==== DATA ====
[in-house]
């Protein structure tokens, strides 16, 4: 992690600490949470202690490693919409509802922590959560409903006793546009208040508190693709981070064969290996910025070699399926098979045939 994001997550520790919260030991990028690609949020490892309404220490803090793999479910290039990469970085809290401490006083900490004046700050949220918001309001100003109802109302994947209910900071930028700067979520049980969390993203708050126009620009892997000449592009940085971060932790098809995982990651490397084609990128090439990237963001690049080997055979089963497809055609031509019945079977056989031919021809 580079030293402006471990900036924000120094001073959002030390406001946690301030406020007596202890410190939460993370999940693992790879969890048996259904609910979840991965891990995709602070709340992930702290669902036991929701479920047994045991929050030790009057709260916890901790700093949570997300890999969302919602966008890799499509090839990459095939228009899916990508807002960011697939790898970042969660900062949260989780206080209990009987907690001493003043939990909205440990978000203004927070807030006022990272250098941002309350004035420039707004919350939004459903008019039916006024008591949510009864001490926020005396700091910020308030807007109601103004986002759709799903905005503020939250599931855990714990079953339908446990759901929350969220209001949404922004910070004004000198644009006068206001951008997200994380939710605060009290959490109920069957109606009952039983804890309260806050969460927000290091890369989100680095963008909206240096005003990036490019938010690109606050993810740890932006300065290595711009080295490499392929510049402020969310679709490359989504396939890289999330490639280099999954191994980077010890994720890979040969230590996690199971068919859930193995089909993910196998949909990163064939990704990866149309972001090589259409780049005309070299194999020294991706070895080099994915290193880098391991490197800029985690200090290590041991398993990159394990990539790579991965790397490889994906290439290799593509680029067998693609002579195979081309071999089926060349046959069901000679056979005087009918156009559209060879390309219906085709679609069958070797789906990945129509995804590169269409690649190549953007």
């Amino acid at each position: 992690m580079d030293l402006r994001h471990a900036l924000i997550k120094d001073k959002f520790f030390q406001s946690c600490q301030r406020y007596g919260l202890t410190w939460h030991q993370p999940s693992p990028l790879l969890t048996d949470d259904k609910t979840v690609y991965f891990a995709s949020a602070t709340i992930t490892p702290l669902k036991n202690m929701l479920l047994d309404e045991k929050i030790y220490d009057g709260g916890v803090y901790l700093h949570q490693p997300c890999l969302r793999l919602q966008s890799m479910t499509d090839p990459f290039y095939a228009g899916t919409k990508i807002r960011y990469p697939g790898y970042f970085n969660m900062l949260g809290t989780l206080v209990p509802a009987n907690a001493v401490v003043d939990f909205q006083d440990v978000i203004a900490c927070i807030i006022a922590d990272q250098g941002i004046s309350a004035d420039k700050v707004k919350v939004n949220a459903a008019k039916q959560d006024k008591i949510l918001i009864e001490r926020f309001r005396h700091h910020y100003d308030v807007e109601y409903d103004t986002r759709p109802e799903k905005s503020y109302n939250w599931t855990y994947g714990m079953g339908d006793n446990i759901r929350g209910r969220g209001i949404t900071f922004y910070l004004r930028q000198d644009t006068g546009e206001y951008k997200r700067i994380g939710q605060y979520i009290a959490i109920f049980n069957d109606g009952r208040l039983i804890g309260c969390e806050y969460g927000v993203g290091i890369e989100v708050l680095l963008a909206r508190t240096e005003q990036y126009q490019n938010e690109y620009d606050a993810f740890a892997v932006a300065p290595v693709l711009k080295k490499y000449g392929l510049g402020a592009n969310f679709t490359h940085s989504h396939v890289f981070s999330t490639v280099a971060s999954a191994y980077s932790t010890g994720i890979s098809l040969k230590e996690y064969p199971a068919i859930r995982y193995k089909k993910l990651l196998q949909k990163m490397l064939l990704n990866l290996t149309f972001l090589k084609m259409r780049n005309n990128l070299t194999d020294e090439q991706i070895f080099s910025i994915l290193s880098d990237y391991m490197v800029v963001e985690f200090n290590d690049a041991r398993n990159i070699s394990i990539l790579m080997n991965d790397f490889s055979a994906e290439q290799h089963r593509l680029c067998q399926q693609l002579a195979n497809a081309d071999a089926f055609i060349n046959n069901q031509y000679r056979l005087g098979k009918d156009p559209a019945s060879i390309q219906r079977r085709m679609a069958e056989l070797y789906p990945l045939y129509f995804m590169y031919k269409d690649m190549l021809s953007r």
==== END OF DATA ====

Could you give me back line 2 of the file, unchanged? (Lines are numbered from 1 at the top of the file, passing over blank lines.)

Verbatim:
């Protein structure tokens, strides 16, 4: 992690600490949470202690490693919409509802922590959560409903006793546009208040508190693709981070064969290996910025070699399926098979045939 994001997550520790919260030991990028690609949020490892309404220490803090793999479910290039990469970085809290401490006083900490004046700050949220918001309001100003109802109302994947209910900071930028700067979520049980969390993203708050126009620009892997000449592009940085971060932790098809995982990651490397084609990128090439990237963001690049080997055979089963497809055609031509019945079977056989031919021809 580079030293402006471990900036924000120094001073959002030390406001946690301030406020007596202890410190939460993370999940693992790879969890048996259904609910979840991965891990995709602070709340992930702290669902036991929701479920047994045991929050030790009057709260916890901790700093949570997300890999969302919602966008890799499509090839990459095939228009899916990508807002960011697939790898970042969660900062949260989780206080209990009987907690001493003043939990909205440990978000203004927070807030006022990272250098941002309350004035420039707004919350939004459903008019039916006024008591949510009864001490926020005396700091910020308030807007109601103004986002759709799903905005503020939250599931855990714990079953339908446990759901929350969220209001949404922004910070004004000198644009006068206001951008997200994380939710605060009290959490109920069957109606009952039983804890309260806050969460927000290091890369989100680095963008909206240096005003990036490019938010690109606050993810740890932006300065290595711009080295490499392929510049402020969310679709490359989504396939890289999330490639280099999954191994980077010890994720890979040969230590996690199971068919859930193995089909993910196998949909990163064939990704990866149309972001090589259409780049005309070299194999020294991706070895080099994915290193880098391991490197800029985690200090290590041991398993990159394990990539790579991965790397490889994906290439290799593509680029067998693609002579195979081309071999089926060349046959069901000679056979005087009918156009559209060879390309219906085709679609069958070797789906990945129509995804590169269409690649190549953007």